iTunes Shared Music - Finding Machine

By: Richard Glaser - Revised: 2006-07-03 devin


iTunes has the ability to share music over a local network using zero configuration (aka Bonjour). Sometimes for legal or other reasons, you might want to track down a machine that is sharing music over the network. For example, you could use a utility, to download the users iTunes Shared Music to your local machine, and if the music doesn't implement digital rights managment (i.e. DRM) you have  a free/open copy of the music.

Enable Look for Shared Music

The first step is to enable "Look for shared music" in iTunes. Open up the "Preferences..." dialog box.

iTunes -> Preferences

Next, click on the "Sharing" pane, and make sure "Look for shared music" is enabled.

iTunes -> Preferences -> Sharing

Then connect to the iTunes Shared Music that you would like to track down...

iTunes -> Shared Music Source

Command Line - lsof & arp

After connecting the the shared music with iTunes, enter the following commands...

lsof -c iTunes -a -i

Using the "lsof", list open files, you can get info about the open files used by process like iTunes. The "-c" option lists files processes using iTunes and the "-i" option selects all internet and network files.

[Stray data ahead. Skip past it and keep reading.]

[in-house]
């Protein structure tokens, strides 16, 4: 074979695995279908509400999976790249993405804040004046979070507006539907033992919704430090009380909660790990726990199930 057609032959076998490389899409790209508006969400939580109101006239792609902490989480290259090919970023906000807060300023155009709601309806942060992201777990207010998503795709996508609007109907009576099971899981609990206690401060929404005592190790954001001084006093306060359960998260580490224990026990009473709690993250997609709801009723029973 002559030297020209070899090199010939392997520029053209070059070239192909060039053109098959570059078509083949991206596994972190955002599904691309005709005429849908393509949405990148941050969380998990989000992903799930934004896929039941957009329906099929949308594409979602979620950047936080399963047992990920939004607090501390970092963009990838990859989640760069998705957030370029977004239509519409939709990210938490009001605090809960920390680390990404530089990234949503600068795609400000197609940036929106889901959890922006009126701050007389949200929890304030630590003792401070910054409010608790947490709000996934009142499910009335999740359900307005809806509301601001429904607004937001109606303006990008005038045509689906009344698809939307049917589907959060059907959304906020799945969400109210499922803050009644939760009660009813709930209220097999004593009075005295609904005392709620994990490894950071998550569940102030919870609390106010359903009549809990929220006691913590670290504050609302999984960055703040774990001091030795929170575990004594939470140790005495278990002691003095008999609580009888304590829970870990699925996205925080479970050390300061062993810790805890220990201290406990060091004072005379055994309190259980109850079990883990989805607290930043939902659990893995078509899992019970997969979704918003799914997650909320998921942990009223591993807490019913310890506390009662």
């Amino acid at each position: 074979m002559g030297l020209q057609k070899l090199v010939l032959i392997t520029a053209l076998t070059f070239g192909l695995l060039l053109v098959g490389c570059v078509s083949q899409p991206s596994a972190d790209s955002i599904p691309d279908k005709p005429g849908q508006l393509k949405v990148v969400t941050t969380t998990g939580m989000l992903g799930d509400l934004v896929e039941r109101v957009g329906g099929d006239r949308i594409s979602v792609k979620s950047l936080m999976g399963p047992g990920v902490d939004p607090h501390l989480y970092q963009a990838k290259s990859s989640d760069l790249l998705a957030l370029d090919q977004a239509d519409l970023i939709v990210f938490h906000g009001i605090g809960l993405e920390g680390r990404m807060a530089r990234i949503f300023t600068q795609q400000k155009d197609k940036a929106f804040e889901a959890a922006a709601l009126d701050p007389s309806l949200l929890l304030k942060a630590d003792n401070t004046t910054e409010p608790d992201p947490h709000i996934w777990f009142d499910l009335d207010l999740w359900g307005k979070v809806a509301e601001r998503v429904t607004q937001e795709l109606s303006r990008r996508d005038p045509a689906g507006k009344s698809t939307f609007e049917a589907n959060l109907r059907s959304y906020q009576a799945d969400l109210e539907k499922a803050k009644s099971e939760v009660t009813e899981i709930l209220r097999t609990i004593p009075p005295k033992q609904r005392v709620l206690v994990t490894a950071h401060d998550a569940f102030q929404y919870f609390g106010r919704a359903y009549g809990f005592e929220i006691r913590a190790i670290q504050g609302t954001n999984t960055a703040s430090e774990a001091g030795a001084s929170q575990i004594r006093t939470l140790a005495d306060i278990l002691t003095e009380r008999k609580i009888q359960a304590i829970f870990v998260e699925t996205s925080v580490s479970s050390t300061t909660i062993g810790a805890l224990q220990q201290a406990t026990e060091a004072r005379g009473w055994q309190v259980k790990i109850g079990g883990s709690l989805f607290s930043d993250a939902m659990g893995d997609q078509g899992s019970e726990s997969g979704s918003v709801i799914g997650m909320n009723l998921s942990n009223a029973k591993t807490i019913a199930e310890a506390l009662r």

Then look for a server socket - the number after the colon is your iTunes server port number.

Then look for outbound client sockets - these look like: 51090->  (ESTABLISHED)

Where the number after the colon after your name (the port number for your endpoint of the socket) is NOT your iTunes server port number; there may be a number of such sockets, but there will be only one remote host address to which you have two connections - that's the machine you're connect to its shared music.

Is the address enough to figure out whose machine it is? If not, you need to map the IP address to an AppleTalk machine name...

arp -a | grep

The "arp", address resolution display and control, this command displays the internet-to-ethernet address translation tables. This will get you the ethernet address, if you're on the same subnet as the remote machine sharing music.

GUI - Sloth & Network Utility

Also, you can use the GUI tool Sloth, which is a front-end lsof to track down the remote machine sharing music. Sloth is front-end for "lsof" and supports some of its options, but since it is GUI it is a good alternative for those not familar or comfortable with the command line.

Sloth is freeware and can be downloaded at

Once you have sloth download, launch it, and select the option "Show IP Sockets", enter "iTunes" into the filter text box, and click the "Refresh" button. And you will get output similar to this...

Sloth - Show IP Sockets

As with the command line documentation, you want to look for outbound client sockets, that look something like... 51090->  (ESTABLISHED)

And use Network Utility, if you can get a hostname...

Network Utility -> Lookup

Or use the "arp" command as noted above.